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The Efficiency Consequences of Local Revenue Equalization: Tax Competition and Tax Distortions

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  • Sam Bucovetsky
  • Michael Smart

Abstract

This paper shows how a popular system of federal revenue equalization grants can limit tax competition among subnational governments, correct fiscal externalities, and increase government spending. Remarkably, an equalization grant can implement efficient policy choices by regional governments, regardless of a wide variety of differences in regional tax capacity, tastes for public spending, and population. Thus, compared to other corrective devices, equalization achieves “robust” implementation. If aggregate tax bases are elastic, however, equalization leads to excessive taxation. Efficiency can be achieved by a modified formula that equalizes a fraction of local revenue deficiencies equal to the fraction of taxes that are shifted backward to factor suppliers.

Suggested Citation

  • Sam Bucovetsky & Michael Smart, 2002. "The Efficiency Consequences of Local Revenue Equalization: Tax Competition and Tax Distortions," CESifo Working Paper Series 767, CESifo.
  • Handle: RePEc:ces:ceswps:_767
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    1. Heizt der Finanzausgleich den Steuerwettbewerb an?
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    Cited by:

    1. Jean Hindriks & Gareth D. Myles, 2003. "Strategic Inter–Regional Transfers," Journal of Public Economic Theory, Association for Public Economic Theory, vol. 5(2), pages 229-248, April.
    2. Plachta, Robert C., 2008. "Fiscal Equalisation and the Soft Budget Constraint," FiFo Discussion Papers - Finanzwissenschaftliche Diskussionsbeiträge 08-8, University of Cologne, FiFo Institute for Public Economics.
    3. Thiess Buettner & Robert Schwager & Sebastian Hauptmeier, 2011. "Efficient Revenue Sharing and Upper-Level Governments: Theory and Application to Germany," Journal of Institutional and Theoretical Economics (JITE), Mohr Siebeck, Tübingen, vol. 167(4), pages 647-667, December.
    4. Edmark, Karin & Ågren, Hanna, 2008. "Identifying strategic interactions in Swedish local income tax policies," Journal of Urban Economics, Elsevier, vol. 63(3), pages 849-857, May.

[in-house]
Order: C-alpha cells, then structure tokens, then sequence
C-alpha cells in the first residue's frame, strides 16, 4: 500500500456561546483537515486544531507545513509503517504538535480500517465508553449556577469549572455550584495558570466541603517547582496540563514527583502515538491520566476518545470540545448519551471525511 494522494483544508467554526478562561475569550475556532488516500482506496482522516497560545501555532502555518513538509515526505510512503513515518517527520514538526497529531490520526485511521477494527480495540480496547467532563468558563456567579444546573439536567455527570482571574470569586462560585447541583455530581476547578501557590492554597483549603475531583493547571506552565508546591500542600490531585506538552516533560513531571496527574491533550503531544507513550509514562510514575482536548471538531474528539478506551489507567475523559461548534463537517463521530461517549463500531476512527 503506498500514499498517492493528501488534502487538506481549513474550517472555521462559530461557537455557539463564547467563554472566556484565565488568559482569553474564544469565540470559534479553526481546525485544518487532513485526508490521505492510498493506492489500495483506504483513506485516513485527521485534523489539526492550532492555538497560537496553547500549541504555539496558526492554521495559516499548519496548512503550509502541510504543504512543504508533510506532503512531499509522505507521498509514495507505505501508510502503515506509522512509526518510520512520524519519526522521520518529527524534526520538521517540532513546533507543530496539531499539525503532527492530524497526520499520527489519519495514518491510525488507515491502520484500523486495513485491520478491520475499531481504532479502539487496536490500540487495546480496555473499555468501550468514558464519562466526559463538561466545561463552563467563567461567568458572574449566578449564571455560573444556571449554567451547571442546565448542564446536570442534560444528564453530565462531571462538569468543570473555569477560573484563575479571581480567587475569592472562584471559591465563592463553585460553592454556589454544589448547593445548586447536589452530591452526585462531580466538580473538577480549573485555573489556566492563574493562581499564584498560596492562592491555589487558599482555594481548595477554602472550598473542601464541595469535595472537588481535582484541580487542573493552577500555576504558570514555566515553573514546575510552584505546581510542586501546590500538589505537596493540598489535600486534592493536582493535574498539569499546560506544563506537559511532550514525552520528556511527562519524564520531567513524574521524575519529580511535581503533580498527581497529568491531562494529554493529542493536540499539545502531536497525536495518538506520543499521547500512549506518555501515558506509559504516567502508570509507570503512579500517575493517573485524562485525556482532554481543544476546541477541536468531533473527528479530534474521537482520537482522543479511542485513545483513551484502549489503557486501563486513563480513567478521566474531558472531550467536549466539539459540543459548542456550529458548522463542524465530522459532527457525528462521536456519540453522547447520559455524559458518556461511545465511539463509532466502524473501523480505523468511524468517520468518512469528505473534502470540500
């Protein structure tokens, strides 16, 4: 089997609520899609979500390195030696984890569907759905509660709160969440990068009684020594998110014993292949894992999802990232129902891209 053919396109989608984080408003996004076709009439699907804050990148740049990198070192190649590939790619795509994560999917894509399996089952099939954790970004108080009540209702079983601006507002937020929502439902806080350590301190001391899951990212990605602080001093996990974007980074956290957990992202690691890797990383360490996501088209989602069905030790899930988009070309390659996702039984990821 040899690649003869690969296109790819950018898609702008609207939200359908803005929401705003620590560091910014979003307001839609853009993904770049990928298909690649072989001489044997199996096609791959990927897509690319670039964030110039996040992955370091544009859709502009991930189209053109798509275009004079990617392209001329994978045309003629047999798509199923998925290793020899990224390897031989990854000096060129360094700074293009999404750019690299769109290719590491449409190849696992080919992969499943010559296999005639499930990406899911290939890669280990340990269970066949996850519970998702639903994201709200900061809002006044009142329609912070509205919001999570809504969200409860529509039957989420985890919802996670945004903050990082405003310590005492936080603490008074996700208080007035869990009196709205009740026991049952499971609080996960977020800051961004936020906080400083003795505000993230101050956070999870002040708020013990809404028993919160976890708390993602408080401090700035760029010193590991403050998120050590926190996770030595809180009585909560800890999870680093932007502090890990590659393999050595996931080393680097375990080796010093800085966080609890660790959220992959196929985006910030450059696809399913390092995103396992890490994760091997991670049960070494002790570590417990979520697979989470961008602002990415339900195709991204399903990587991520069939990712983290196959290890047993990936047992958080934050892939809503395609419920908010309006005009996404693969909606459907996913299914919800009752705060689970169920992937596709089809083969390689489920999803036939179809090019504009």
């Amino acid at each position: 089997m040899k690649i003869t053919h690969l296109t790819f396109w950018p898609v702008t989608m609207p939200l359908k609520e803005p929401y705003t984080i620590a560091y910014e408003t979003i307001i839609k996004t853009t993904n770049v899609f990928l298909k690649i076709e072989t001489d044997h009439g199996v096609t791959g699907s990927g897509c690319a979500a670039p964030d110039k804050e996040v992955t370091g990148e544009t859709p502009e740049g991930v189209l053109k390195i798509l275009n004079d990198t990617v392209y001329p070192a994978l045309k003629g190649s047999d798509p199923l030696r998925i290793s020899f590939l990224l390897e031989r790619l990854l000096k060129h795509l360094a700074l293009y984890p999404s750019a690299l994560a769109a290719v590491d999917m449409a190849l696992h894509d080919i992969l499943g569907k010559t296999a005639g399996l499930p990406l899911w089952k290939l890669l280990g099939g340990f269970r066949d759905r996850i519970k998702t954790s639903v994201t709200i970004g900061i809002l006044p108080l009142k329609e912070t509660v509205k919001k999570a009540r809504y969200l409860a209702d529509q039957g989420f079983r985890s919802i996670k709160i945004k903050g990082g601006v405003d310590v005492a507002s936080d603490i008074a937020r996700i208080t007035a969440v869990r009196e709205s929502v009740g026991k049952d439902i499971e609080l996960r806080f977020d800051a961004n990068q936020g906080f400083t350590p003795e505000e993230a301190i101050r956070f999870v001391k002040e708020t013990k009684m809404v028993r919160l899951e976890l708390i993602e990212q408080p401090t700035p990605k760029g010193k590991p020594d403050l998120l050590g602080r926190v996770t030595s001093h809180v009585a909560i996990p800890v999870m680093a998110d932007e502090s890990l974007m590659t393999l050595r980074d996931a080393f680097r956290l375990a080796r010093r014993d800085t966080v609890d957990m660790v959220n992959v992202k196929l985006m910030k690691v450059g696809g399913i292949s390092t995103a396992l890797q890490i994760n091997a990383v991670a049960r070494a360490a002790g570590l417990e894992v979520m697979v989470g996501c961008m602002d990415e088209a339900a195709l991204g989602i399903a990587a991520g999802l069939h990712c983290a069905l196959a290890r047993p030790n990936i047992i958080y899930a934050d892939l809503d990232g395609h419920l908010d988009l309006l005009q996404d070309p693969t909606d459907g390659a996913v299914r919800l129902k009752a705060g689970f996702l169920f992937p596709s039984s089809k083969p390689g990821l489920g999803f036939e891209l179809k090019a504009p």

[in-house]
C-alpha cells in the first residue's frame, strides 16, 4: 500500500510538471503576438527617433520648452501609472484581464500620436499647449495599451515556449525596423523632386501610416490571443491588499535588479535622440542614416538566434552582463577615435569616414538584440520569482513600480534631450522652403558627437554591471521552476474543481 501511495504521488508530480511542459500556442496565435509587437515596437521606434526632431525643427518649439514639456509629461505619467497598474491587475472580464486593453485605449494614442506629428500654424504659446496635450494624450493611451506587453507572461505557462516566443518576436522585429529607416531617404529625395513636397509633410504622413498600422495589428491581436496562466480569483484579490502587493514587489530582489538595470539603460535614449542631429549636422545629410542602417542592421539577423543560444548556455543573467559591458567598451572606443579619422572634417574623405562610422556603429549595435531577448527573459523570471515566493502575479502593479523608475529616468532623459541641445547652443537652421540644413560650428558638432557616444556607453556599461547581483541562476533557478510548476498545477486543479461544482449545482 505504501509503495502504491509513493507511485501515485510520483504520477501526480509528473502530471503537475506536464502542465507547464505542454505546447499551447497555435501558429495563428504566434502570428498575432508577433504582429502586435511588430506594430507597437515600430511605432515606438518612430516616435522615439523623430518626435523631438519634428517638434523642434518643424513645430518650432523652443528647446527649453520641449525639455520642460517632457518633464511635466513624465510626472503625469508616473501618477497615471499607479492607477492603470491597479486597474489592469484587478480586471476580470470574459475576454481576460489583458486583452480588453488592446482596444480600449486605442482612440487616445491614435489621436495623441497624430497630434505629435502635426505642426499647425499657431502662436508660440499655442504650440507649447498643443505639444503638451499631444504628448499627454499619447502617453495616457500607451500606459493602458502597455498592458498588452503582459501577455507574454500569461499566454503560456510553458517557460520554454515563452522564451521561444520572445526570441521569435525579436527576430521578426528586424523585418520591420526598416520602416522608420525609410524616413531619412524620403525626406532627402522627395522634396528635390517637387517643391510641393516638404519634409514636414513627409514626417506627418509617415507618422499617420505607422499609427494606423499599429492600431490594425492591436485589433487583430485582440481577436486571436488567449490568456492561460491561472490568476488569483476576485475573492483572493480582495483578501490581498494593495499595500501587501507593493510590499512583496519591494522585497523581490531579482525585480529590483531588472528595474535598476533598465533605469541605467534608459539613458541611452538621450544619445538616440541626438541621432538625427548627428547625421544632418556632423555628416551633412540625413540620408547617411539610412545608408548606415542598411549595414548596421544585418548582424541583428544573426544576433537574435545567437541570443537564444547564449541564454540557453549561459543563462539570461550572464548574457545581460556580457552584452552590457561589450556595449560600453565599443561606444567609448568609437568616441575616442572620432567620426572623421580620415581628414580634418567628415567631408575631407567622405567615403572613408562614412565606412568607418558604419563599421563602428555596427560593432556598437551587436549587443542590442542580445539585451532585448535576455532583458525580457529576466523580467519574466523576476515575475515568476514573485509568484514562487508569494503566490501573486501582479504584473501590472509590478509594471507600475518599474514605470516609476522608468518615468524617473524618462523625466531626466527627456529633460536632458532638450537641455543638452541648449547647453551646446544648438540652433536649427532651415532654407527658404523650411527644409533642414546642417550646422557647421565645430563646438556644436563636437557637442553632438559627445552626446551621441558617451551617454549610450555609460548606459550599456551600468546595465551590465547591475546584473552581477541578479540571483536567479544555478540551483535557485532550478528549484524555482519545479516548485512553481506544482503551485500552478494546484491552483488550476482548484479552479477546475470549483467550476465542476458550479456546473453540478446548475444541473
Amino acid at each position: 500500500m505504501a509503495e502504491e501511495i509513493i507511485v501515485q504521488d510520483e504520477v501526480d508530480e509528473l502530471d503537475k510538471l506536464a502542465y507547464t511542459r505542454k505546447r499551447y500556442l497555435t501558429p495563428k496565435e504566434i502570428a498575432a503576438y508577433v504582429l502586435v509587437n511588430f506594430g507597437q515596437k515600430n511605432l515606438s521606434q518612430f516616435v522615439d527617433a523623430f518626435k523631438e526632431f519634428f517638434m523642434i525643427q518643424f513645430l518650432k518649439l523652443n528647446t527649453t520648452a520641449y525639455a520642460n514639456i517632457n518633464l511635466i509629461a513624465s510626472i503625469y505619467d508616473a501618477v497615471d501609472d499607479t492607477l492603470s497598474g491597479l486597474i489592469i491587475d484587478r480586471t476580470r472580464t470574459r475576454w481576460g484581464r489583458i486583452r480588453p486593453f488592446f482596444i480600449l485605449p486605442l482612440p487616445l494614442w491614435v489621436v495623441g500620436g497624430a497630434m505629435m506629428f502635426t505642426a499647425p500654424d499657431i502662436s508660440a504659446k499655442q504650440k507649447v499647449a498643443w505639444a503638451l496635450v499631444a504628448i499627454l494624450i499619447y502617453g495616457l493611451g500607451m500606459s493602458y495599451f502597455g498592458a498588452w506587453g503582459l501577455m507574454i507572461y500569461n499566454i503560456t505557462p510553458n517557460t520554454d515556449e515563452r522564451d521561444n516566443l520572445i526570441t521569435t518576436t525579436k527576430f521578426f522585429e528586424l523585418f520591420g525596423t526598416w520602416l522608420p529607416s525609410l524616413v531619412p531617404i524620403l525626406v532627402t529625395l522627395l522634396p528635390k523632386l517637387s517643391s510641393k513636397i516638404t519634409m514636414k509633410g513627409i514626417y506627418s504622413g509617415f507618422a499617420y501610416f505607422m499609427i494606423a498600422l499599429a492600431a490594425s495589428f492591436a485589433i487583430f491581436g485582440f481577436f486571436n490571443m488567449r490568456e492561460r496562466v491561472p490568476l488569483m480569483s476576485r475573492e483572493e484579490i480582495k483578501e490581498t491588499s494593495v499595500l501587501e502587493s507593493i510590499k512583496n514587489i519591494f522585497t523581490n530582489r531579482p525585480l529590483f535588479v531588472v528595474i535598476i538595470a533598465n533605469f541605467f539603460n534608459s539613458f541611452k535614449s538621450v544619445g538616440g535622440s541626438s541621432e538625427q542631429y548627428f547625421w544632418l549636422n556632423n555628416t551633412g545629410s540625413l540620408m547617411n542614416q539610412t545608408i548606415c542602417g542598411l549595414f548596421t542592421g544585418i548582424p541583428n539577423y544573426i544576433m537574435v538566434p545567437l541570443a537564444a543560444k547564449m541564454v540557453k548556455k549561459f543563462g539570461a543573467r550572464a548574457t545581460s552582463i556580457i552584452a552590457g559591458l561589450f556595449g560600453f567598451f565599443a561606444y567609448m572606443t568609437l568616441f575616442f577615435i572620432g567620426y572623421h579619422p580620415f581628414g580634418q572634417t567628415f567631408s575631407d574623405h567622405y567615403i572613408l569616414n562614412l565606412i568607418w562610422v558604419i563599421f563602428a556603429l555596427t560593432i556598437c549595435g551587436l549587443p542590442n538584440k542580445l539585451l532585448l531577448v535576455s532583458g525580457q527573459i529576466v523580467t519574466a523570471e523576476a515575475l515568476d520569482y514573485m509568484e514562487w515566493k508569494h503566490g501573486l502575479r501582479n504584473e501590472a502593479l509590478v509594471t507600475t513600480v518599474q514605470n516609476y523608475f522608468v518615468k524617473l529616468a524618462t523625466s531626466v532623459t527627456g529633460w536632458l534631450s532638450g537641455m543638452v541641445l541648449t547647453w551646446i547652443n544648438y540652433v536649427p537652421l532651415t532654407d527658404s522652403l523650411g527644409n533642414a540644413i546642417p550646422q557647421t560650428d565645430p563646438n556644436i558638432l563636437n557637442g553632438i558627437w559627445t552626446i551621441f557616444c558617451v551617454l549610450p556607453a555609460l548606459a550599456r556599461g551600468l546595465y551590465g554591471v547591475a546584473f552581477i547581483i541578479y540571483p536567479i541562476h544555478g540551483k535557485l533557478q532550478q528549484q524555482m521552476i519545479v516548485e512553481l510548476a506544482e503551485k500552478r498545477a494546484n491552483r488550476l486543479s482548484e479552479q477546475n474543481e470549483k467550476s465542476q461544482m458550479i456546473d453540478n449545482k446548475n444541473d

5. Diego Martínez López, 2005. "On states’ behavior with equalization grants," Hacienda Pública Española / Review of Public Economics, IEF, vol. 174(3), pages 43-54, September.
    6. Elschner, Christina & Lammersen, Lothar & Overesch, Michael & Schwager, Robert, 2005. "The Effective Tax Burden of Companies and on Highly Skilled Manpower: Tax Policy Strategies in a Globalized Economy," ZEW Discussion Papers 05-31, ZEW - Leibniz Centre for European Economic Research.
    7. Robin Boadway & Jean-Francois Tremblay, 2005. "A Theory of Vertical Fiscal Imbalance," Working Papers 2006-04, University of Kentucky, Institute for Federalism and Intergovernmental Relations.
    8. Bev Dahlby & Neil Warren, 2003. "Fiscal Incentive Effects of the Australian Equalisation System," The Economic Record, The Economic Society of Australia, vol. 79(247), pages 434-445, December.
    9. Mintz, Jack & Smart, Michael, 2004. "Income shifting, investment, and tax competition: theory and evidence from provincial taxation in Canada," Journal of Public Economics, Elsevier, vol. 88(6), pages 1149-1168, June.
    10. Buettner, Thiess, 2006. "The incentive effect of fiscal equalization transfers on tax policy," Journal of Public Economics, Elsevier, vol. 90(3), pages 477-497, February.
    11. Leonzio Rizzo, 2006. "Le inefficienze della competizione fiscale: una rassegna dei principali modelli teorici," Economia politica, Società editrice il Mulino, issue 1, pages 89-120.
    12. Thiess Büttner, 2006. "Steuerwettbewerb und Finanzausgleich," ifo Schnelldienst, ifo Institute - Leibniz Institute for Economic Research at the University of Munich, vol. 59(04), pages 12-28, February.
    13. Büttner Thiess & Schwager Robert, 2003. "Länderautonomie in der Einkommensteuer: Konsequenzen eines Zuschlagsmodells / Income Tax Autonomy of German States: Reform Options and Consequences," Journal of Economics and Statistics (Jahrbuecher fuer Nationaloekonomie und Statistik), De Gruyter, vol. 223(5), pages 532-555, October.

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